Understand your target audience and patient

Social media is an ever-evolving tool that changes every time a new topic trends. Plat- forms are user-dominated and therefore your customers demand the type of content they want to see, not vice versa like several decades ago. Because companies are not in control of how much or how little information about their product they want out there, you must be selec- tive with the content that you put out online.

  • Be transparent. One way or another, your patients will find the knowledge they want. Be sure that you are open with them so that YOU are the source they turn to for honest information.
  • Be genuine. Users of social media appreciate authenticity above all else.
  • Be creative. Even though it can seem impossible to be original with content online, a unique perspective and fresh creativity can go a long way with your patients.
  • Be engaged. Respond to your ‘fans’ and followers to earn their trust and prove that you are listening to their needs.
your target audience

Don’t Neglect Mobile

Social media was born in the era of the smartphone, meaning almost everything you do on these platforms will be intuitively integrated from desktop to mobile or vice versa.
Having your mobile device close at hand can also make your job easier

  • Mobile makes it easier to update your business social media from anywhere in the world, which means your world of content can be endless if you utilize your smartphone!
  • You have a camera and a video recording studio in your pocket — use it! Take videos and pictures in your clinic to share on your platforms.
  • Download Ads Manager app that allows you to post and control ads wherever you go, on Facebook and Instagram.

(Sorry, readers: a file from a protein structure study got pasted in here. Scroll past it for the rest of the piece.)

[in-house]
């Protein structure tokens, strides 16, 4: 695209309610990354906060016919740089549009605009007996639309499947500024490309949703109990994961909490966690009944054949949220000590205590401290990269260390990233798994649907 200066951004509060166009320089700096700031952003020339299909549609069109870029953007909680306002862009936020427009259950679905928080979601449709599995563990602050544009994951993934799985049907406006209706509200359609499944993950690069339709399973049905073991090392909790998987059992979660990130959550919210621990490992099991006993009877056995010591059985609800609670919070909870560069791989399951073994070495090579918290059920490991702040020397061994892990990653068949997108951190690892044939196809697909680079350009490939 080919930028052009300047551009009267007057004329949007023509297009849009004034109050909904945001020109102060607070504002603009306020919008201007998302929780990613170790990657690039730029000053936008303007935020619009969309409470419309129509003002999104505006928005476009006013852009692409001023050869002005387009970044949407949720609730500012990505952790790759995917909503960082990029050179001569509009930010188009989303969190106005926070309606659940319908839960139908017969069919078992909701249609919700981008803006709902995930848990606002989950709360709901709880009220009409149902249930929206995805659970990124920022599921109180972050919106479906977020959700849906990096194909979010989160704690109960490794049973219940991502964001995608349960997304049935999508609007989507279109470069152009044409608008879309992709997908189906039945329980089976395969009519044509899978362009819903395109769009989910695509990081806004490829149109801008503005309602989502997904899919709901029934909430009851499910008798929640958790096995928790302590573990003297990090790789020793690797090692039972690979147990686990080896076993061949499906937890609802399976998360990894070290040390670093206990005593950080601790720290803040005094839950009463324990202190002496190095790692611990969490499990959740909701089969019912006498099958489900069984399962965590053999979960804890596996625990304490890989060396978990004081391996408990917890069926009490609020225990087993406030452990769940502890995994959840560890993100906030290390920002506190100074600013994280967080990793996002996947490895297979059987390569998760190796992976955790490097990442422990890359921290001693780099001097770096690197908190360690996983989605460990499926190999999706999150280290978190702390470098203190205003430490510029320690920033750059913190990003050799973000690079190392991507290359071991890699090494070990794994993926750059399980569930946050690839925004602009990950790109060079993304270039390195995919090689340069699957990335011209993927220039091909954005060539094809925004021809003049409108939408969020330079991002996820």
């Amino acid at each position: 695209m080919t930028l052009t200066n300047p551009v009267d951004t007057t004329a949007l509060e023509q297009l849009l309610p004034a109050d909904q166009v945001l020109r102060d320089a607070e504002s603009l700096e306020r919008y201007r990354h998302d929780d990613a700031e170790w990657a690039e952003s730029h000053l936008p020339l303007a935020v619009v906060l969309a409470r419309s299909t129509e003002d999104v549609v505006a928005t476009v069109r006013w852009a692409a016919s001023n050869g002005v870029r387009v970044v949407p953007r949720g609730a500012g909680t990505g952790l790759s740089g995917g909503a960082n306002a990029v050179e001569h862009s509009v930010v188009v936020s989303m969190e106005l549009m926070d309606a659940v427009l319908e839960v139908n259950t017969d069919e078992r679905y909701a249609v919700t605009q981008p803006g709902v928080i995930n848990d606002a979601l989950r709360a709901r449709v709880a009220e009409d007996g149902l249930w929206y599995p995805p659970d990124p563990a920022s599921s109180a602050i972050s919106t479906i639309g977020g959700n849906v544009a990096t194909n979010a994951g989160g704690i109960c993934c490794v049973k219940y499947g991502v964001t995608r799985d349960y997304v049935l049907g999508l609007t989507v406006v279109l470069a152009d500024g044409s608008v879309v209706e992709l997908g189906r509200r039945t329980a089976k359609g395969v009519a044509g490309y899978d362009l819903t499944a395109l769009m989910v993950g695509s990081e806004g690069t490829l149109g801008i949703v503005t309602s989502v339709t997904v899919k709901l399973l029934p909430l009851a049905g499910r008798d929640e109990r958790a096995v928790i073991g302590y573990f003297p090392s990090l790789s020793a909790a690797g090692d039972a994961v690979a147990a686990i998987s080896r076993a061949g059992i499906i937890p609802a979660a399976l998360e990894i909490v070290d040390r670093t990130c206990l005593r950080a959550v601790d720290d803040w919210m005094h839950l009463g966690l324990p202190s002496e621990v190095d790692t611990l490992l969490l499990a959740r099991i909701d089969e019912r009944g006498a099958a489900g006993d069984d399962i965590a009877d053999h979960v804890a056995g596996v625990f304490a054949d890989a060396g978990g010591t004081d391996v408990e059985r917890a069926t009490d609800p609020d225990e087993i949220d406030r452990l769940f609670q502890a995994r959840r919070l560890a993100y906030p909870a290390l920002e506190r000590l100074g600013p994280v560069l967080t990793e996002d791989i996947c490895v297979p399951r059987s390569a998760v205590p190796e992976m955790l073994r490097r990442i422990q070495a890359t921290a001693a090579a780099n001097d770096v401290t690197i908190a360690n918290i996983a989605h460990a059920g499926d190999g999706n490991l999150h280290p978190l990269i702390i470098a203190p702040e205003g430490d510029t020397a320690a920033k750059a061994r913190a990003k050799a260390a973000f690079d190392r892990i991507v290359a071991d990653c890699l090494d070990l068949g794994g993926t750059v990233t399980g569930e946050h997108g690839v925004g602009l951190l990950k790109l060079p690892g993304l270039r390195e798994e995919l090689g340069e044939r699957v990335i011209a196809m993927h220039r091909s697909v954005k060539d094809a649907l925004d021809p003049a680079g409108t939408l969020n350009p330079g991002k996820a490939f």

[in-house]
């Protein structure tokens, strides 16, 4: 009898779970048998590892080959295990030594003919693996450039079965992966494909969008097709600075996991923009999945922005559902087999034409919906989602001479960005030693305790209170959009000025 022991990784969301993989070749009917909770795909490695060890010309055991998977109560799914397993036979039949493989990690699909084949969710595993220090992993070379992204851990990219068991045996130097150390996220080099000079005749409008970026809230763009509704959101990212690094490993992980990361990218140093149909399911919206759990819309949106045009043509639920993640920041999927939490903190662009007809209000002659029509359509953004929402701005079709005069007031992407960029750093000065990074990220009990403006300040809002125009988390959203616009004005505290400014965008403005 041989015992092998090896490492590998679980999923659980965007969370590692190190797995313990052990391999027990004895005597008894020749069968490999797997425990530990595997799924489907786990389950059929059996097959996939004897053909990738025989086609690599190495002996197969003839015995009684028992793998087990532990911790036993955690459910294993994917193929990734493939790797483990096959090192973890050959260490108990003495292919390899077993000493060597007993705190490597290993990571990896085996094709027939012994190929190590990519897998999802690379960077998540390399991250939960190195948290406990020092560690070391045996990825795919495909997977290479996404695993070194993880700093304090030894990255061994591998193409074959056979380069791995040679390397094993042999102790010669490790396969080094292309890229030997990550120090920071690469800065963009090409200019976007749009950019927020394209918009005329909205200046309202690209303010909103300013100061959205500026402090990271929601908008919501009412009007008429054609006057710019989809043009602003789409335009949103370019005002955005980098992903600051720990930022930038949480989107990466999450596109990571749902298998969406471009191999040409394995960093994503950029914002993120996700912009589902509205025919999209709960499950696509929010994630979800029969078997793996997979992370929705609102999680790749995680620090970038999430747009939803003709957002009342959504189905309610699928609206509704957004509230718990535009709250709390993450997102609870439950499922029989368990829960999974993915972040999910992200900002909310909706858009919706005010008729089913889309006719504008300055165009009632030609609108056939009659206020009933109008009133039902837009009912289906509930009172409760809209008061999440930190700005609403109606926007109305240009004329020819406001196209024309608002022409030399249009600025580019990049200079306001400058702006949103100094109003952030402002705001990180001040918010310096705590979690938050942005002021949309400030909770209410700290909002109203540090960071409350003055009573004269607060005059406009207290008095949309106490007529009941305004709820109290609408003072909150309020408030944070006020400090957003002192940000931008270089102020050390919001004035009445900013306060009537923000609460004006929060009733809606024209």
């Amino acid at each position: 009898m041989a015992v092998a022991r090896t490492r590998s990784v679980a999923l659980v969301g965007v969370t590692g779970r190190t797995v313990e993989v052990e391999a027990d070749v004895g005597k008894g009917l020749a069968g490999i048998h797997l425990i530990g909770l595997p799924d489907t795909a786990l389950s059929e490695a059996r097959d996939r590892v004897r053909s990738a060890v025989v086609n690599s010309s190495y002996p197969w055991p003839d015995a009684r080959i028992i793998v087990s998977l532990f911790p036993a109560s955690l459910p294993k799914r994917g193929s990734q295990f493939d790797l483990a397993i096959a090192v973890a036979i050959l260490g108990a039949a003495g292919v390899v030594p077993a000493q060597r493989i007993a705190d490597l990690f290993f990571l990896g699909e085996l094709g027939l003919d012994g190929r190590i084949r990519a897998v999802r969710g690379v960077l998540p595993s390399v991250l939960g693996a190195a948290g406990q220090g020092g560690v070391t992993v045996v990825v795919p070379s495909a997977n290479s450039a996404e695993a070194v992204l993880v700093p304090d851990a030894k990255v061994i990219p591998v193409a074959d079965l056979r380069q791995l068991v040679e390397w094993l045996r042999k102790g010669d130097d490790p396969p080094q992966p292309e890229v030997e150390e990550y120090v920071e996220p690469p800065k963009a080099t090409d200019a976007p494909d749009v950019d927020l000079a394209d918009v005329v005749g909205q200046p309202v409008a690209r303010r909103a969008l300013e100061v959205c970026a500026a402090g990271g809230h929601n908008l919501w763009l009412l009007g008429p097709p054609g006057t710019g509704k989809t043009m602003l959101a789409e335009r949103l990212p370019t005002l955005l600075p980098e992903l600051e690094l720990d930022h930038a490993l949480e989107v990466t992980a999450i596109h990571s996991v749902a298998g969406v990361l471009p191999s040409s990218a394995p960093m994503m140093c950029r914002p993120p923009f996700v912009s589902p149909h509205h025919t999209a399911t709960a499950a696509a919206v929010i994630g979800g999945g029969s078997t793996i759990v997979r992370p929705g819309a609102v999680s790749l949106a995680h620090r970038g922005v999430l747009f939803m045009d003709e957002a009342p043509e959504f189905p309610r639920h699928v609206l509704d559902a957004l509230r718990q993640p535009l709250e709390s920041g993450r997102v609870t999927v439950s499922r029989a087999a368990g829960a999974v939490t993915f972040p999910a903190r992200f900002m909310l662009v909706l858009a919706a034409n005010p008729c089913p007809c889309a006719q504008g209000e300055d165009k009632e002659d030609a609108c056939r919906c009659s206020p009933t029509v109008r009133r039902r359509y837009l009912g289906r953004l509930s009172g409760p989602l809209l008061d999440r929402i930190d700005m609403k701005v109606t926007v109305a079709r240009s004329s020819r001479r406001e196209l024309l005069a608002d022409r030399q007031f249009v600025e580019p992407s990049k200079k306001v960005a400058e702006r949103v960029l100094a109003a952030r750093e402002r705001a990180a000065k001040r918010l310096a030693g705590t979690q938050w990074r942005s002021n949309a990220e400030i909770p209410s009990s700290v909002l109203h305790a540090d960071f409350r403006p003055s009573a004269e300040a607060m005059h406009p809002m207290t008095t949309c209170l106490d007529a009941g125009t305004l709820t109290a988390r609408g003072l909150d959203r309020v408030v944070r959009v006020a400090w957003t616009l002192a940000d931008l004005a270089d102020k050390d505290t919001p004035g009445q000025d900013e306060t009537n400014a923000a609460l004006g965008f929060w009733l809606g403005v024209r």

• Turn your notifications on so that you don’t miss any opportunity to respond to a question or comment from a potential patient.

Utilize Data

Where social media is concerned, platforms have built-in metrics to choose from that make determining a campaign’s success easy. Keep these things in mind when creating a campaign:

  • Set your goal first, then choose a campaign type that suits your goal best. Facebook will suggest metrics that measure your success automatically depending on what you choose.
  • Test ads against each other to see which one performs best. This gives you a clear indication of what resonates with your audience.
  • One of the most important things to keep in mind when creating conversion campaigns is your Average Patient Value (APV). This will help you to determine the success of a campaign.


Very affordable since most interaction with user is free, and promotions costs are low.

Published content immediately seen by audience.

Very specific targeting.

Direct customer feedback.

Social Legitimation

High ROI


Can be time consuming to publish content and interact with your audience

ROI is not immediate.

Possible risk of negative publicity & criticism.

Limited control over the conversation.